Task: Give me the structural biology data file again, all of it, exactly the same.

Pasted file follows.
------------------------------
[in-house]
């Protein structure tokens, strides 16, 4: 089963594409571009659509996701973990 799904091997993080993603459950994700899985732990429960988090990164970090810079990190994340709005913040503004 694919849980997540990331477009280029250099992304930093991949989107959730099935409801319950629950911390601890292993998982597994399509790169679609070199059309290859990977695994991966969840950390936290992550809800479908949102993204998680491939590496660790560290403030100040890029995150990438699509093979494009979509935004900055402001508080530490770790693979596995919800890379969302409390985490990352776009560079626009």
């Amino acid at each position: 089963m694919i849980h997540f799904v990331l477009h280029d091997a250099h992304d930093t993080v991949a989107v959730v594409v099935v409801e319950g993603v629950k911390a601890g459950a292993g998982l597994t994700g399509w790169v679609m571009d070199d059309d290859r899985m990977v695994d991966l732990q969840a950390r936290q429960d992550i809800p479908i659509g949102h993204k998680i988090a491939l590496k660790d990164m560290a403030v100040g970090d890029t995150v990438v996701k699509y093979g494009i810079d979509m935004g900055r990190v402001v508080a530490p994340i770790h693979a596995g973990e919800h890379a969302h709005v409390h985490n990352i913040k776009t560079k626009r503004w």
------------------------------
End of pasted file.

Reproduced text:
[in-house]
């Protein structure tokens, strides 16, 4: 089963594409571009659509996701973990 799904091997993080993603459950994700899985732990429960988090990164970090810079990190994340709005913040503004 694919849980997540990331477009280029250099992304930093991949989107959730099935409801319950629950911390601890292993998982597994399509790169679609070199059309290859990977695994991966969840950390936290992550809800479908949102993204998680491939590496660790560290403030100040890029995150990438699509093979494009979509935004900055402001508080530490770790693979596995919800890379969302409390985490990352776009560079626009």
């Amino acid at each position: 089963m694919i849980h997540f799904v990331l477009h280029d091997a250099h992304d930093t993080v991949a989107v959730v594409v099935v409801e319950g993603v629950k911390a601890g459950a292993g998982l597994t994700g399509w790169v679609m571009d070199d059309d290859r899985m990977v695994d991966l732990q969840a950390r936290q429960d992550i809800p479908i659509g949102h993204k998680i988090a491939l590496k660790d990164m560290a403030v100040g970090d890029t995150v990438v996701k699509y093979g494009i810079d979509m935004g900055r990190v402001v508080a530490p994340i770790h693979a596995g973990e919800h890379a969302h709005v409390h985490n990352i913040k776009t560079k626009r503004w």